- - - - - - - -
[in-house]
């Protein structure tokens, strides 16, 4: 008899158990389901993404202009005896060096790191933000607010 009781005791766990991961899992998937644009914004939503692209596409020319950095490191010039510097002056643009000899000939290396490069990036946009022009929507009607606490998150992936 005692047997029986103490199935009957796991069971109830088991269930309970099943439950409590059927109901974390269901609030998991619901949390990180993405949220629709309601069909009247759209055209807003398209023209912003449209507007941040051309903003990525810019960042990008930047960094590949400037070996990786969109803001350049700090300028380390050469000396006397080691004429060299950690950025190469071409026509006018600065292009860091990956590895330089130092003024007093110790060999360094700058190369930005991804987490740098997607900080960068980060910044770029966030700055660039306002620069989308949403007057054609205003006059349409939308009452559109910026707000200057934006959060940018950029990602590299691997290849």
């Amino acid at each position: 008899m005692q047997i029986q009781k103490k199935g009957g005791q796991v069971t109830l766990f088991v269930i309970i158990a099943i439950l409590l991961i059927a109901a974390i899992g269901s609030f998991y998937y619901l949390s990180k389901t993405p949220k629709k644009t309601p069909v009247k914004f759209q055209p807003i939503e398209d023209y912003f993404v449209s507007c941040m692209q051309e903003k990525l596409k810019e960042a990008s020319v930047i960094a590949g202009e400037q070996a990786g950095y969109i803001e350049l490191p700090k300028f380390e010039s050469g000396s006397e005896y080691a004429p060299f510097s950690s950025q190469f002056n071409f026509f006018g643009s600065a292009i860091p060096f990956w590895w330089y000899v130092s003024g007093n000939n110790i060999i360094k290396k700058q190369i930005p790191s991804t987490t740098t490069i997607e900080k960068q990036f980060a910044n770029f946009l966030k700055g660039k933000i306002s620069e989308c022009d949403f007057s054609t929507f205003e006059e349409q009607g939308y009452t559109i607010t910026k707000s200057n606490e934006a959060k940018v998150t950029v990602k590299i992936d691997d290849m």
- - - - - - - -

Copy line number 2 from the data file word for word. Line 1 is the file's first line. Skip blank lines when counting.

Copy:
């Protein structure tokens, strides 16, 4: 008899158990389901993404202009005896060096790191933000607010 009781005791766990991961899992998937644009914004939503692209596409020319950095490191010039510097002056643009000899000939290396490069990036946009022009929507009607606490998150992936 005692047997029986103490199935009957796991069971109830088991269930309970099943439950409590059927109901974390269901609030998991619901949390990180993405949220629709309601069909009247759209055209807003398209023209912003449209507007941040051309903003990525810019960042990008930047960094590949400037070996990786969109803001350049700090300028380390050469000396006397080691004429060299950690950025190469071409026509006018600065292009860091990956590895330089130092003024007093110790060999360094700058190369930005991804987490740098997607900080960068980060910044770029966030700055660039306002620069989308949403007057054609205003006059349409939308009452559109910026707000200057934006959060940018950029990602590299691997290849």